Choosing a grocery store that is closer to home cuts down on your overall vehicle carbon emissions. In addition, it may allow you to support your local economy. When possible, shopping at farmer's markets is an excellent alternative. Many farmer's markets allow you to buy produce without any plastic packaging. The produce you find at a farmer's market may also be locally grown, which shortens the distance the food travels and reduces its carbon footprint.

3. Buy Only What You Need

Buying more food than you need contributes to an unsustainable food cycle wherein:

  • Consumers overbuy and throw out uneaten or spoiled food.
  • The energy and carbon emissions used to plant, grow, harvest and transport that food is wasted.
  • Food rots in landfills and emits methane gas into the atmosphere. 
  • Greenhouse gases from wasted food contribute to further climate change.

Cutting down your wasted food can help make your food consumption as sustainable as possible. To help with this task, try planning your shopping trips ahead of time. Map out recipes you want to cook throughout the week, and make a conscious effort to buy only the ingredients you need. You can maximize your efforts by incorporating leftovers into new dishes when possible.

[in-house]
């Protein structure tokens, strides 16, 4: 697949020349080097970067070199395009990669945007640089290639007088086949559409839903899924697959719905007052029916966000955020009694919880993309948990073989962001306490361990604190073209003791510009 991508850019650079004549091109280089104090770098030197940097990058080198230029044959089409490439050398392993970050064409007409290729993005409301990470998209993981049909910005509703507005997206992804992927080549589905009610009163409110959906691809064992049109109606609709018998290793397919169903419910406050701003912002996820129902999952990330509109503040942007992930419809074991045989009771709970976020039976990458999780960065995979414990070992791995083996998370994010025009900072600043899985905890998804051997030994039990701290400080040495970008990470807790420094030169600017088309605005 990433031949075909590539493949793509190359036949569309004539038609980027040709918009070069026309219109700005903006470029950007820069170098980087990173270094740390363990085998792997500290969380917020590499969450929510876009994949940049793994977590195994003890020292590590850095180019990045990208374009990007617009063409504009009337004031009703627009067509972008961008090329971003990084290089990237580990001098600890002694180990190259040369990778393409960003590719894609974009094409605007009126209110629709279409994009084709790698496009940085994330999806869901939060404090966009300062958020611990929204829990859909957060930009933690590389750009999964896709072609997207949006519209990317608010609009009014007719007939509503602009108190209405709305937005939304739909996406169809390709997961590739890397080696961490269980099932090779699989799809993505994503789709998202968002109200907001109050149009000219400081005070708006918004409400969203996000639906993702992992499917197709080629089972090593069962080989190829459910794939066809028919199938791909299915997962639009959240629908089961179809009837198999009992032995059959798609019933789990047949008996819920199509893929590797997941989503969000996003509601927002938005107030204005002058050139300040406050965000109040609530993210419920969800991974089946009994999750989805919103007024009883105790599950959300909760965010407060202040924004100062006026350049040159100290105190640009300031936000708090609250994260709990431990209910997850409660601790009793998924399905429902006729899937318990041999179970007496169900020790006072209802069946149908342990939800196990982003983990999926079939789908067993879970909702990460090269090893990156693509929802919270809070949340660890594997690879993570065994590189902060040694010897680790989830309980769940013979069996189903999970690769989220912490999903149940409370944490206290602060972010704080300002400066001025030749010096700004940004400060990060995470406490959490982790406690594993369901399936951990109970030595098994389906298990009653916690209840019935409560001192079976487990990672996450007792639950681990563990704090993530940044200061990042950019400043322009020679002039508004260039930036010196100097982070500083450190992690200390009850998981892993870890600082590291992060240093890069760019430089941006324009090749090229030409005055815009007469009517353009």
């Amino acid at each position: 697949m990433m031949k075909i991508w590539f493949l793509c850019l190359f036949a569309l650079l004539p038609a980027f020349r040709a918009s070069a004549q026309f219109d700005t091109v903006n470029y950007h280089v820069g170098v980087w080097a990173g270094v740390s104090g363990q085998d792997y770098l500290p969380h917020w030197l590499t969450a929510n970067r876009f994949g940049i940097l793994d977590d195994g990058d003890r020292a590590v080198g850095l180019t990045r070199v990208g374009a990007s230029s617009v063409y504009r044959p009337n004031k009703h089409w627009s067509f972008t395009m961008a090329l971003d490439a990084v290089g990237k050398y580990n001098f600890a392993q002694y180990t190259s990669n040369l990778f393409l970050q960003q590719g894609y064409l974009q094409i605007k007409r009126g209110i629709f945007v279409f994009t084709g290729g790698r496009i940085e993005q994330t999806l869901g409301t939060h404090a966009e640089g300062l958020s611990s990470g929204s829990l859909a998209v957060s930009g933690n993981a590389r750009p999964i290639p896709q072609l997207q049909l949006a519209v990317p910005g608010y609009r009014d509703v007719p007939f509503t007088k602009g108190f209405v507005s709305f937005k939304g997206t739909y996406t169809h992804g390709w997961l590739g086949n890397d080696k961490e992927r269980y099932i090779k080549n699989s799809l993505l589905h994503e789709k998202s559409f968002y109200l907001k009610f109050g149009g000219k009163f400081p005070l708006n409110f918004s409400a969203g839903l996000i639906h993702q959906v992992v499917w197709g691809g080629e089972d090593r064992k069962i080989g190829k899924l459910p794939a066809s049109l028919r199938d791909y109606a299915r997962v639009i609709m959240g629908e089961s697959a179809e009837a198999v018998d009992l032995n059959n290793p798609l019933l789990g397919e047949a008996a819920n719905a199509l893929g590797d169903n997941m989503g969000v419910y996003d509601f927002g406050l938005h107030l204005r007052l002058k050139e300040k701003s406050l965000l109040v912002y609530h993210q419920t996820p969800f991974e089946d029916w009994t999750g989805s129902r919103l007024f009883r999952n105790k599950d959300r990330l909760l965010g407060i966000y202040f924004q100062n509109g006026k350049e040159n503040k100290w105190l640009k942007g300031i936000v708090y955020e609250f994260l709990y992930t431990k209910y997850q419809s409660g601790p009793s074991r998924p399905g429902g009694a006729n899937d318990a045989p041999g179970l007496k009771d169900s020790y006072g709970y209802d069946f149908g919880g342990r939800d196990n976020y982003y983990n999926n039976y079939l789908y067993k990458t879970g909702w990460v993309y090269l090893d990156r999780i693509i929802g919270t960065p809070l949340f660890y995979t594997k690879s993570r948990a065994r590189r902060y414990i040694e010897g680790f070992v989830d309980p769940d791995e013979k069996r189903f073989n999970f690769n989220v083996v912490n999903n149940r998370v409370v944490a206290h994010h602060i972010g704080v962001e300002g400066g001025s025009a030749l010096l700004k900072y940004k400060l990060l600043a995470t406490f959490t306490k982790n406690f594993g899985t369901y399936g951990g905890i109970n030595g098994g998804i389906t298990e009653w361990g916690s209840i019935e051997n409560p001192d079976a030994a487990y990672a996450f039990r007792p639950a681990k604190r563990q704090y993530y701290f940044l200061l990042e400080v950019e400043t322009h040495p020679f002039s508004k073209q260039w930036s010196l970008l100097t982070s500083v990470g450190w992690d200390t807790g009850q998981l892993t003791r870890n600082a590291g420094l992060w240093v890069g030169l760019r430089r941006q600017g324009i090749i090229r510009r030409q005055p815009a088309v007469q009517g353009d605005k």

As you get a better sense of how your family eats leftovers and what types of foods you typically throw out, adjust your shopping accordingly. Try using a whiteboard or chalkboard to write out and display your menu for the week. You can get your family excited for the food to come, and you can use the board to help you remember the plan for the week while you cook each night.

4. Say No to Receipts

When grocery shopping, you can rack up a collection of receipts rather quickly. Many of these receipts are made from shiny paper that uses heat transfer rather than ink. This thermal paper includes the chemical bisphenol A (BPA), which makes it hazardous for your health and the environment. Though you can technically recycle thermal paper receipts, mixing these receipts with normal paper can taint recycled paper with BPA.

If you need a grocery receipt for your records, that is okay. Many retailers offer an environmentally friendly option that sends the receipt to your email instead of physically printing it out. If you know a retailer uses actual paper receipts, you can ask for one and recycle it normally when you are finished.